China approves plans to move forward on Hong Kong national security law

  • Activists fear the law will be used to suppress pro-democracy protests in the SAR
  • The vote came hours after the US said Hong Kong was not suitably autonomous from China
Associated Press |

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A screen shows the results of the vote on the national security legislation for Hong Kong Special Administrative Region at the closing session of the National People's Congress (NPC) at the Great Hall of the People in Beijing. Photo: Reuters

China’s ceremonial legislature on Thursday endorsed a national security law for Hong Kong that has strained relations with the United States and Britain. 

The National People’s Congress approved the bill as it wrapped up an annual session that was held under intensive anti-coronavirus controls.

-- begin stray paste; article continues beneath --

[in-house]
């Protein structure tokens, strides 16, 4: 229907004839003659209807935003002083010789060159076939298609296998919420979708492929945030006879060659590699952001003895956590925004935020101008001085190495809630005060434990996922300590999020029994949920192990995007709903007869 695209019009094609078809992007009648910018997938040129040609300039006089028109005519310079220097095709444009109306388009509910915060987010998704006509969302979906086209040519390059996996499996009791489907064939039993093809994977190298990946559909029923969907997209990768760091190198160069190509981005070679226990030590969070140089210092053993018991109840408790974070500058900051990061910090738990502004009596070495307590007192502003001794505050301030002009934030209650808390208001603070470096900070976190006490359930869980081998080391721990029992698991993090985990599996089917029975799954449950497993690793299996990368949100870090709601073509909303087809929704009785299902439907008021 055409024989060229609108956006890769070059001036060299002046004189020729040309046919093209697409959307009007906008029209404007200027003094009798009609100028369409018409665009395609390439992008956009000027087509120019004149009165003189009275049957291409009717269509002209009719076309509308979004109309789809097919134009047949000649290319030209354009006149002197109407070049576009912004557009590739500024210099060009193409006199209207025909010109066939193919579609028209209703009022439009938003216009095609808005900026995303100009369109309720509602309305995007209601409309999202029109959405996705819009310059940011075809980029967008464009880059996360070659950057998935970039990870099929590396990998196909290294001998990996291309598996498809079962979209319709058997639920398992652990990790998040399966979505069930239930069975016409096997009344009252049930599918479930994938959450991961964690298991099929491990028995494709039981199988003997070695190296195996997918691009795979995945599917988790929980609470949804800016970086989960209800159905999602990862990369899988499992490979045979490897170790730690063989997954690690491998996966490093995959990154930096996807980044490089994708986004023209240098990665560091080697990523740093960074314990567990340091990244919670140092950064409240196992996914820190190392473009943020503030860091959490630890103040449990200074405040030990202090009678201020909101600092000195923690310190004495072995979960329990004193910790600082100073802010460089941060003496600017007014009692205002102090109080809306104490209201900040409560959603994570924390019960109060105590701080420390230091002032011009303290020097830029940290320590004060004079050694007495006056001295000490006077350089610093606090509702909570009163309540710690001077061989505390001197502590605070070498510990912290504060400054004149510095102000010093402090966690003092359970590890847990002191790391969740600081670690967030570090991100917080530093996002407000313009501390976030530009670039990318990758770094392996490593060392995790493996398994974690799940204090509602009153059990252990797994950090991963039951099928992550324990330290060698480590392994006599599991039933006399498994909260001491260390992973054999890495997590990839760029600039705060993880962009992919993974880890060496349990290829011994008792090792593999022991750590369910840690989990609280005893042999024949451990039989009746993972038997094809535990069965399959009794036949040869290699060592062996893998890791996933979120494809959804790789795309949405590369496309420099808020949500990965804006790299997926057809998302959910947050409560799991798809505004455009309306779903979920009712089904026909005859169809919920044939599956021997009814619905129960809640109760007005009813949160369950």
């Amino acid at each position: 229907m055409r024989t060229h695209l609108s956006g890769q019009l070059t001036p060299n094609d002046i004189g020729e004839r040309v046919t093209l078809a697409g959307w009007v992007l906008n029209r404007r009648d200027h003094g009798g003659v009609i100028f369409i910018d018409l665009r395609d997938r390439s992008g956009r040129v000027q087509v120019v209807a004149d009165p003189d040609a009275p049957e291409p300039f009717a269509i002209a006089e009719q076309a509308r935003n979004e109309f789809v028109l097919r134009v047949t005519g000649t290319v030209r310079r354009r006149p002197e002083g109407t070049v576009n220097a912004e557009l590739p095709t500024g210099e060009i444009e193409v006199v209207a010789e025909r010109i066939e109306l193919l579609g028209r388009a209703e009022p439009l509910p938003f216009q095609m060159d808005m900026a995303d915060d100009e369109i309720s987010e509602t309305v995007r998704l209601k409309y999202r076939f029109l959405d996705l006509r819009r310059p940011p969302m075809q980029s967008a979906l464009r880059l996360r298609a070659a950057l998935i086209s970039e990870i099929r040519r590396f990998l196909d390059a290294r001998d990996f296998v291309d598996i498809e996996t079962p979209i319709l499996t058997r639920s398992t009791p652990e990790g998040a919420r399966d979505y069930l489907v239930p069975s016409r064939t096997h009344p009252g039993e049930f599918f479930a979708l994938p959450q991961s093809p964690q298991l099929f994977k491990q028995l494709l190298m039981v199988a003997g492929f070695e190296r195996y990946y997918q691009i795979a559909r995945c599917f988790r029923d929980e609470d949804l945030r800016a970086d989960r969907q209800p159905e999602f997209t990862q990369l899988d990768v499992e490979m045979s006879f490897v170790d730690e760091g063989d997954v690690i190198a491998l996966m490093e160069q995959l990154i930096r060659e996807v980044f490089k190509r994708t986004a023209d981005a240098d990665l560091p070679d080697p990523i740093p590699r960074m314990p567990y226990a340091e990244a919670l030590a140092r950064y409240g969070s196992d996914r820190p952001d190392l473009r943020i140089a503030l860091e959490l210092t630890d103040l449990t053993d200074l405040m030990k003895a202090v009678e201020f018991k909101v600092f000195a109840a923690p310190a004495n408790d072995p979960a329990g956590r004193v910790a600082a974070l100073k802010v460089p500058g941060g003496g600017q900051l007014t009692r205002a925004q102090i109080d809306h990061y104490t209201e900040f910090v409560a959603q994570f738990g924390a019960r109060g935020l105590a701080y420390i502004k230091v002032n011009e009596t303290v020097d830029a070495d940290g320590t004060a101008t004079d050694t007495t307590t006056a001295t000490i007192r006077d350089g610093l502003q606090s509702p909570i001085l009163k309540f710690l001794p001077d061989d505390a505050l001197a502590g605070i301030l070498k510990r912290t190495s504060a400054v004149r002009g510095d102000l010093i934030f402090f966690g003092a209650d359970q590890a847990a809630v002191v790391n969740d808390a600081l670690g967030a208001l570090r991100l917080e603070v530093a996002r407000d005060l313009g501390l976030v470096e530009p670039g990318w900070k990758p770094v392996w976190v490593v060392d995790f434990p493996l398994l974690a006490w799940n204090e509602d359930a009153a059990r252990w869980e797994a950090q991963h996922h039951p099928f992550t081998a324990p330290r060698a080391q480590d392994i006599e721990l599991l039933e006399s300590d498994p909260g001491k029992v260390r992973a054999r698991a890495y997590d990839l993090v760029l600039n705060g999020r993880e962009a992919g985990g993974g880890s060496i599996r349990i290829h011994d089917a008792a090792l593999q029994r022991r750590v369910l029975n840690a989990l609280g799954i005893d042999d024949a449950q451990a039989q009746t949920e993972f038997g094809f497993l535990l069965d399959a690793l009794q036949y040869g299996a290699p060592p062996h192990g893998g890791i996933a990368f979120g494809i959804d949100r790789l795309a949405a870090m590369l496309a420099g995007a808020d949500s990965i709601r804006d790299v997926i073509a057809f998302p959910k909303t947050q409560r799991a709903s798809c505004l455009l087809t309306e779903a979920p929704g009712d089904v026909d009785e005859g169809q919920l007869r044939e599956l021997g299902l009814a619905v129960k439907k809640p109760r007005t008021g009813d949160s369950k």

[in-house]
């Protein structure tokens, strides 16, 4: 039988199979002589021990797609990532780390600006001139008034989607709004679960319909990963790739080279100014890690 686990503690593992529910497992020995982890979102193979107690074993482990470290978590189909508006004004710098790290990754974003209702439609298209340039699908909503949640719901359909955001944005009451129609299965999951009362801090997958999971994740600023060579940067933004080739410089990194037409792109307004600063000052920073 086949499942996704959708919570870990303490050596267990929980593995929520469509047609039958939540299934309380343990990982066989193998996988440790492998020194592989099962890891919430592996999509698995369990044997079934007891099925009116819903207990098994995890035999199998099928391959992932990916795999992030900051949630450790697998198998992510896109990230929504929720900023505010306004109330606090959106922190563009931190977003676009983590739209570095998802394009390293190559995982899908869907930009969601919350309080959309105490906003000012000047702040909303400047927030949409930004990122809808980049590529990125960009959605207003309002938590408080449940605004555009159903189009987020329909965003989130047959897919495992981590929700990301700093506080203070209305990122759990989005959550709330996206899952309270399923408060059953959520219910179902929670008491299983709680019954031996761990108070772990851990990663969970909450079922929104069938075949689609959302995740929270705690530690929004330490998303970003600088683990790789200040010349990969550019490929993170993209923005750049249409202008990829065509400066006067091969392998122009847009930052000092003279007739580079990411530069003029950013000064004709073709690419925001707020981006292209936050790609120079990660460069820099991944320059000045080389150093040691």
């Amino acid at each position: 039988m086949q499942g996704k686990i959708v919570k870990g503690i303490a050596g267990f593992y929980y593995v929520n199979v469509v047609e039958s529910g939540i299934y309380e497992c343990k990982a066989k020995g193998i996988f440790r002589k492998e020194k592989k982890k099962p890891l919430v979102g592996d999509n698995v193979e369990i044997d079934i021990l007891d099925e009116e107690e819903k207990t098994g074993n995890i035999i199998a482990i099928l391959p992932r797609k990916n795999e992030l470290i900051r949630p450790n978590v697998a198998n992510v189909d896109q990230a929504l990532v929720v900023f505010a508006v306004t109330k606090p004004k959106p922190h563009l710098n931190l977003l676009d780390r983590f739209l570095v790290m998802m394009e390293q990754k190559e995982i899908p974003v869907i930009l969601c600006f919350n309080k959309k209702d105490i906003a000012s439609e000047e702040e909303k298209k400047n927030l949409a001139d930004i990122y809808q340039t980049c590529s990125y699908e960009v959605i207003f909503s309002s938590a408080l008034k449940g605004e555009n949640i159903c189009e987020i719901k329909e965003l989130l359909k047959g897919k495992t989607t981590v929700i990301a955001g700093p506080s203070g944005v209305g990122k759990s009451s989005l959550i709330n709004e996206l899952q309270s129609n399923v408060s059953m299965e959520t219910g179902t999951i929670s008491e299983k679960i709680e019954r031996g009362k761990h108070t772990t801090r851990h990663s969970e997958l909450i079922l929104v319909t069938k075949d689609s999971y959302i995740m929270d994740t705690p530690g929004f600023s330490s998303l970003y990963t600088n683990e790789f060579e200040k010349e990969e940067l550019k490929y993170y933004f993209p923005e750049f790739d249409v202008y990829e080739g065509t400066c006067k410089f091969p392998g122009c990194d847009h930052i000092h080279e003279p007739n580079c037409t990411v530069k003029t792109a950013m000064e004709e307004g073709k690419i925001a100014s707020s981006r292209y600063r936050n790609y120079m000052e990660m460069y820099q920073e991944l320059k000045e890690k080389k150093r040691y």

The vote means the NPC Standing Committee is now authorised to propose a law prohibiting acts of secession, subversion, terrorism or conspiring with foreign influences in Hong Kong.

The Hong Kong security law will alter the territory’s mini-constitution, or Basic Law, to require its government to enforce measures to be decided later by Chinese leaders. 

Hong Kong student groups express concern over Beijing’s national security bill

The measure and the way it is being enacted prompted Washington to announce it no longer will treat Hong Kong as being autonomous from Beijing. 

Activists in Hong Kong have complained the law will undermine civil liberties and might be used to suppress political activity.

The legislature also approved a government budget that will increase spending to generate jobs in an effort to reverse an economic slump after Chinese industries were shut down to fight the coronavirus pandemic.